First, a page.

Cameron Smith says he doesn't believe those in charge of trying to 'sort out' men's professional golf even know what the outcome of the PGA Tour's agreement with Saudi Arabia's Public Investment Fund will look like as he argued the case for Greg Norman to stay put as LIV Golf's chief executive.
The 29-year-old will begin his Open Championship defence on Thursday at Royal Liverpool.
Smith told the media he became unexpectedly emotional when he had to give back the Claret Jug.
"I just had to hand back the trophy there," he said to a room full of reporters on 17 July. "I thought I was going to do all right, but I was actually holding back from tears."
In the immediate aftermath of his maiden major victory he was caught up in a tense exchange with a reporter about whether or not he would join LIV Golf.
Smith has previously alluded to his frustration at the question but has since conceded it was 'just one guy trying to do his job'.
In the same month Smith was announced as LIV Golf player, reportedly for the sum of $100m, the court battle began.
Arguments about discovery followed and the case was pushed back further and further.
But the golf world was turned on its head once again on 6 June 2023 when Jay Monahan and LIV mastermind Yasir-Al-Rumayyan confirmed all litigation was to end after the PGA Tour struck a 'framework agreement' with the PIF.
There has been speculation that this could be the death knell for the rival league, but Smith claims he has been given assurances LIV Golf 'will be around in the future'.
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There was also some chatter that as part of this agreement Greg Norman's position could be surplus to requirements.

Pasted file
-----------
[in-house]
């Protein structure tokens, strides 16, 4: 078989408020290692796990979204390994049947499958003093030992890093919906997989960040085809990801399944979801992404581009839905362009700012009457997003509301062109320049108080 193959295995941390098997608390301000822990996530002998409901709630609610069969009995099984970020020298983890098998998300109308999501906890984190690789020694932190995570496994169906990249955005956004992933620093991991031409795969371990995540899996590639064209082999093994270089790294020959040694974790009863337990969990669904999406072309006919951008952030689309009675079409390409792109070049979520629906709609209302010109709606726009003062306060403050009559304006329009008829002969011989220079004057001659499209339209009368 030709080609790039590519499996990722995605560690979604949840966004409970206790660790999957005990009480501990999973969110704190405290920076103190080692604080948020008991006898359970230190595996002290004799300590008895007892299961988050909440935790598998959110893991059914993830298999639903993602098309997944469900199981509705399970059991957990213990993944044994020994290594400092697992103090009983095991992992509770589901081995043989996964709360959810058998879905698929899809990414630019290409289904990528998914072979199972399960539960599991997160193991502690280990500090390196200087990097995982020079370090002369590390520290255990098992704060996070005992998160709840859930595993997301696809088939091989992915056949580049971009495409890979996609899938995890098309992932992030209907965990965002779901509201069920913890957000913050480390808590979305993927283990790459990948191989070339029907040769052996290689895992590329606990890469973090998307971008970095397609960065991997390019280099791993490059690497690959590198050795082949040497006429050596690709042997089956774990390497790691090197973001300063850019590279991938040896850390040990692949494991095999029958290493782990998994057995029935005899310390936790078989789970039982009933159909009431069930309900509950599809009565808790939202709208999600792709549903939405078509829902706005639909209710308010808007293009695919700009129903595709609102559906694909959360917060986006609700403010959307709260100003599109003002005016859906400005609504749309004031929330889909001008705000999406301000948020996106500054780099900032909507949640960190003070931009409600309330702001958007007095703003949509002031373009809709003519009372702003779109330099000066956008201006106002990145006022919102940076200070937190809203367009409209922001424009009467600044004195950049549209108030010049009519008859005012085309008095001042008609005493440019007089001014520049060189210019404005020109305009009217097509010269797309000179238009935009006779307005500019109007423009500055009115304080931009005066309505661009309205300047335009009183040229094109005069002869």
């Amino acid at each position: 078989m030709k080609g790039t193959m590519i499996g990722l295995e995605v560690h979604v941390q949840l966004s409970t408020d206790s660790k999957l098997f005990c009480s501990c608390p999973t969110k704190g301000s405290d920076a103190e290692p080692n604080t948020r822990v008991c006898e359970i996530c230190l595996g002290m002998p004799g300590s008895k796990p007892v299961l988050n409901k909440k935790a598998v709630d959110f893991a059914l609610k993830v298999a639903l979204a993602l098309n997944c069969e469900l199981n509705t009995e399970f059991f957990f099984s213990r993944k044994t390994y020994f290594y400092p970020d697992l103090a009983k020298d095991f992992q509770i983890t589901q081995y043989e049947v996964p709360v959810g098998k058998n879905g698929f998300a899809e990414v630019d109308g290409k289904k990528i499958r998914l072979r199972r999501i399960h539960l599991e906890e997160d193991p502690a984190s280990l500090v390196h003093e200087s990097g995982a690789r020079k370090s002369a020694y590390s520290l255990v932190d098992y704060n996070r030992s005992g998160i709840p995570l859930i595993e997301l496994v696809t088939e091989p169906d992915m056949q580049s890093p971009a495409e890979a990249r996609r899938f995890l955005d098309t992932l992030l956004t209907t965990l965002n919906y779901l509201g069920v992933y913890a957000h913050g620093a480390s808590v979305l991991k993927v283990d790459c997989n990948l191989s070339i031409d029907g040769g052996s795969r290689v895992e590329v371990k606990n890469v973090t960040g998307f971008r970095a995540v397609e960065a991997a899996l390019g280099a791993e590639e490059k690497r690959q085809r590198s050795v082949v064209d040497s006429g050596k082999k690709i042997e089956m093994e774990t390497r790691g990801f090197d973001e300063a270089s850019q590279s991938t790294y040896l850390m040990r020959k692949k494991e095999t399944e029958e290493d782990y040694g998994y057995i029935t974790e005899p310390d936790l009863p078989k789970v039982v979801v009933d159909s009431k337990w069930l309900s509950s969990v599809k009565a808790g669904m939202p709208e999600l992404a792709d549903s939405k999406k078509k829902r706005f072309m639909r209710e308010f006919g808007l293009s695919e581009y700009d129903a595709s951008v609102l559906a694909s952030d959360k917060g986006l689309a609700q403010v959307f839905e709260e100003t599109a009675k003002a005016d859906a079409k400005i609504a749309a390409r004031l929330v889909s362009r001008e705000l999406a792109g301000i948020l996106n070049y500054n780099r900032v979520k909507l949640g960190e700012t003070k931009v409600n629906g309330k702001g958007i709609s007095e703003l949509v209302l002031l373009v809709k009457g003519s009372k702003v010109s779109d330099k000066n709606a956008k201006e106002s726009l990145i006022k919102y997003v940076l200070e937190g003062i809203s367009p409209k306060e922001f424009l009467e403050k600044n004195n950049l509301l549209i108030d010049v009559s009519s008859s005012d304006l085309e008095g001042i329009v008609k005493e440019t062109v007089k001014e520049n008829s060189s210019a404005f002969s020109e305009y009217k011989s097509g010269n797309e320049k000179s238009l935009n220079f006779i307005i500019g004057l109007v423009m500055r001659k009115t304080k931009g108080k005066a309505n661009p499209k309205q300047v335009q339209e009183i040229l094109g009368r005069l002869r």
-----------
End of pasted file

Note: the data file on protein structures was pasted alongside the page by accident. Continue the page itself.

Smith hopes Norman will stay on. "He's looking out for our best interests," Smith said. "That's all you can ask of a guy that's running the show."
Smith contended that he's 'still the same person' and his old man would 'give me a clip around the ears' if he was any different.
"Yeah, it does seem like a long time ago, last year," Smith said: "I think it all went so quick for me, really, to be honest, between the decision to go and then being back in Australia and then starting again this year. I wasn't a part of all the lawsuit stuff. I tried to stay as far away from that as possible."
Smith said the most stressful part of the last 12 months was trying to make the decision. "And then it was almost like a breath of fresh air getting out there and playing golf again."
Who wins The Open Championship?— GolfMagic (@GolfMagic) July 17, 2023
Smith said he hasn't noticed any difference in how he was perceived.
He said: "I think when I went down to Australia to play the PGA and The Open at the end of the year, there was no public kind of uproar of me switching tours. They were just happy to see me there playing golf."
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